Uniquely female experiences, like pregnancy, childbirth and menopause, contribute to this very common problem.
Few things are more uncomfortable than having to use the bathroom when there’s not a bathroom in sight. And that’s especially so for people with urinary incontinence, an inconvenient and sometimes awkward issue marked by both the abrupt need to urinate and urine leaks. In women, it’s not only problematic but surprisingly common. Fortunately, treatment options can help — so long as you seek them out.
Urinary incontinence, or the loss of control over your bladder, happens when the sphincter muscles around the urethra — which regulate urine flow — are no longer strong enough to stop it. If the bladder muscles tighten for any reason and the sphincter muscles can’t pinch the urethra shut, it sparks a chain reaction that leads to a strong, unexpected urge to urinate, which in some cases can cause you to actually urinate.
Not surprisingly, urinary incontinence can lead to embarrassing moments and stress — and some people have a tendency to keep their symptoms under wraps.
“Unfortunately, because of shame, people don’t talk to their loved ones, family and friends about these issues,” says Larissa Rodriguez, MD, a urologist who specializes in female pelvic medicine at the USC Institute of Urology at Keck Medicine of USC and a professor of urology at the Keck School of Medicine of USC. “But women should be reassured that these are very common problems affecting many women in all age groups.”
Urinary incontinence is common. More than 4 in 10 women, 65 and older, experience it. Urinary incontinence also affects twice as many women as it does men. That’s because women experience significant physical changes throughout life, from pregnancy and childbirth to menopause, and these impact the bladder, urethra and the muscles around them.
These changes result in two primary types of urinary incontinence: stress incontinence and urinary urge incontinence (also called overactive bladder).
Stress incontinence, which occurs more frequently in young women, results from weak pelvic floor muscles that put pressure on the bladder and urethra. Anything that involves abdominal pressure, like laughing, coughing, sneezing, physical activity and even sudden movements, can cause you to leak urine.
Urinary urge incontinence, on the other hand, mostly affects older women. It causes a telltale urge to urinate immediately, sometimes more than eight times a day. If you can’t get to the bathroom in time, it can result in urine leakage.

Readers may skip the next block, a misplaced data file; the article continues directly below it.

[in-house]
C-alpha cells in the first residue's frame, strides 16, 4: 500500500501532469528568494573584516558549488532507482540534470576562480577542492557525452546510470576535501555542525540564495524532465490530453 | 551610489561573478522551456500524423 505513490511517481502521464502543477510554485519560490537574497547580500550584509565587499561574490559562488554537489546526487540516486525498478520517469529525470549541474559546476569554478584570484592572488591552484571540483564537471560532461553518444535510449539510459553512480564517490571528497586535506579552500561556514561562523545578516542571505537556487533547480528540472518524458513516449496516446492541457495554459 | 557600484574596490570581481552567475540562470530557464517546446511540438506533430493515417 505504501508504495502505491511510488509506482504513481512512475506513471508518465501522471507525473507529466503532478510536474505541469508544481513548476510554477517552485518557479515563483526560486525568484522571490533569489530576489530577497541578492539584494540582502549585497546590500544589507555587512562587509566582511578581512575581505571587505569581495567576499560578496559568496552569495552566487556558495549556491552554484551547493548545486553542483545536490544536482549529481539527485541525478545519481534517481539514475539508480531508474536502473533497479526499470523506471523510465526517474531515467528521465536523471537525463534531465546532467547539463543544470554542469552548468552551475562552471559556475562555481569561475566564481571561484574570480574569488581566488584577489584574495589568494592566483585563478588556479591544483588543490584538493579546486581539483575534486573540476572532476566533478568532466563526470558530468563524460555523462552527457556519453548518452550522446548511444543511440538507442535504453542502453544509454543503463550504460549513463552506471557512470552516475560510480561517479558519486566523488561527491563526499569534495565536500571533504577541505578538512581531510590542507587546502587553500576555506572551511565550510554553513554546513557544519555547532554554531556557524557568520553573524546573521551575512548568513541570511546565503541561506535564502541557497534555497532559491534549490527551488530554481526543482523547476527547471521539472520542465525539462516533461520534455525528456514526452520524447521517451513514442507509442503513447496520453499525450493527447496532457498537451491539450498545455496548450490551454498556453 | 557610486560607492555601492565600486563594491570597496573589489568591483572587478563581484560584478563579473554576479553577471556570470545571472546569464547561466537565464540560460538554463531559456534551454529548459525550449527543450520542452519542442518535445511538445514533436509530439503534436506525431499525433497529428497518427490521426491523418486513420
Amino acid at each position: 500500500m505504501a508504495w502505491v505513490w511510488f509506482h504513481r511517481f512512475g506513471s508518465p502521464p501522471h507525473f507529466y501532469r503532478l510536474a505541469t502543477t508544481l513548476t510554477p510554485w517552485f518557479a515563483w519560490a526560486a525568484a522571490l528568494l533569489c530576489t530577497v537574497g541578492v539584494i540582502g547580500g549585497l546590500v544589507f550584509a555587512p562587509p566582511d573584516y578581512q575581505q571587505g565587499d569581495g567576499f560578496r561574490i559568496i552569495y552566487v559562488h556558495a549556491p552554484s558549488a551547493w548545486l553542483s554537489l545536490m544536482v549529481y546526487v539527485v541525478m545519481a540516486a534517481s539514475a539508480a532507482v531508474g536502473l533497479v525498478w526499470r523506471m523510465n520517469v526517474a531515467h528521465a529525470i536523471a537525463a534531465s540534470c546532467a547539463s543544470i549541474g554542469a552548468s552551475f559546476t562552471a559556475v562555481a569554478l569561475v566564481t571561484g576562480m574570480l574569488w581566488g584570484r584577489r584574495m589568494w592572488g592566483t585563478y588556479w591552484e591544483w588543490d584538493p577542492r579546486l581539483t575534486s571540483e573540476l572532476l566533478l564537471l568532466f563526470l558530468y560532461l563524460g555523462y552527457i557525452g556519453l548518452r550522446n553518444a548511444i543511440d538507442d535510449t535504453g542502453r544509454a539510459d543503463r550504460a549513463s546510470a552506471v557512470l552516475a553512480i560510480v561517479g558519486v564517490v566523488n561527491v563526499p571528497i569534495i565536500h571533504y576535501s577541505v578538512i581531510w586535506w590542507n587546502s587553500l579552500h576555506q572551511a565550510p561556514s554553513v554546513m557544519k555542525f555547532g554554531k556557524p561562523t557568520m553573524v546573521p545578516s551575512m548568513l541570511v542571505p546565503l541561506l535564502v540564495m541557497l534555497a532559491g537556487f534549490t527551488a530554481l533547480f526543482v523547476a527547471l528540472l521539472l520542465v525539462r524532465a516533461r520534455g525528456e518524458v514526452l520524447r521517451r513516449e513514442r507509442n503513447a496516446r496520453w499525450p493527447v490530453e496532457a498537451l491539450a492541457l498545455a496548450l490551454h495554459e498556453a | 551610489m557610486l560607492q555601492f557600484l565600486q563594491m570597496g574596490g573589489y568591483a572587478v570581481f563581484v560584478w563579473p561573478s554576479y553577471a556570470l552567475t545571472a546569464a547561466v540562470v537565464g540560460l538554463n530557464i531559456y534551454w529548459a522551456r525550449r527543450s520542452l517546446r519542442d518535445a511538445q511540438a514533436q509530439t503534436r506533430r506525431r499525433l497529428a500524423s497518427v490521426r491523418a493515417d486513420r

Still, the best treatment depends not on the type of incontinence so much as the symptoms, Rodriguez explains.
“There are specific treatments for specific symptoms,” she says. “As an example, symptoms of urinary urge incontinence are commonly treated with pelvic floor physical therapy and medication.” The same goes for those with stress urinary incontinence.
Other treatments may include lifestyle changes like losing weight, managing your fluid intake, bladder training and avoiding coffee, tea and alcohol. Medications can also help women with urinary urge incontinence.
Occasionally, patients who don’t respond to these approaches may need treatments like Botox injections to the bladder or electric stimulation to the nerves that go to the bladder, Rodriguez adds.
The good news: There are simple ways for women to lower their risk for urinary incontinence in the first place. In addition to the typical advice of eating a balanced diet, drinking fluids and sticking to a healthy weight, try Kegel exercises, which strengthen your pelvic floor. Also, when using the bathroom, sit all the way down so your muscles can relax completely. Hovering — even with the best hygiene-minded intentions — prevents your muscles from relaxing fully and can result in urine being left in the bladder. Finally, go to the bathroom when you feel the need to do so, since regularly holding urine in can wear out your bladder muscles.
If you’ve experienced any form of incontinence, consult with your medical provider sooner rather than later about your options.
by Deanna Pai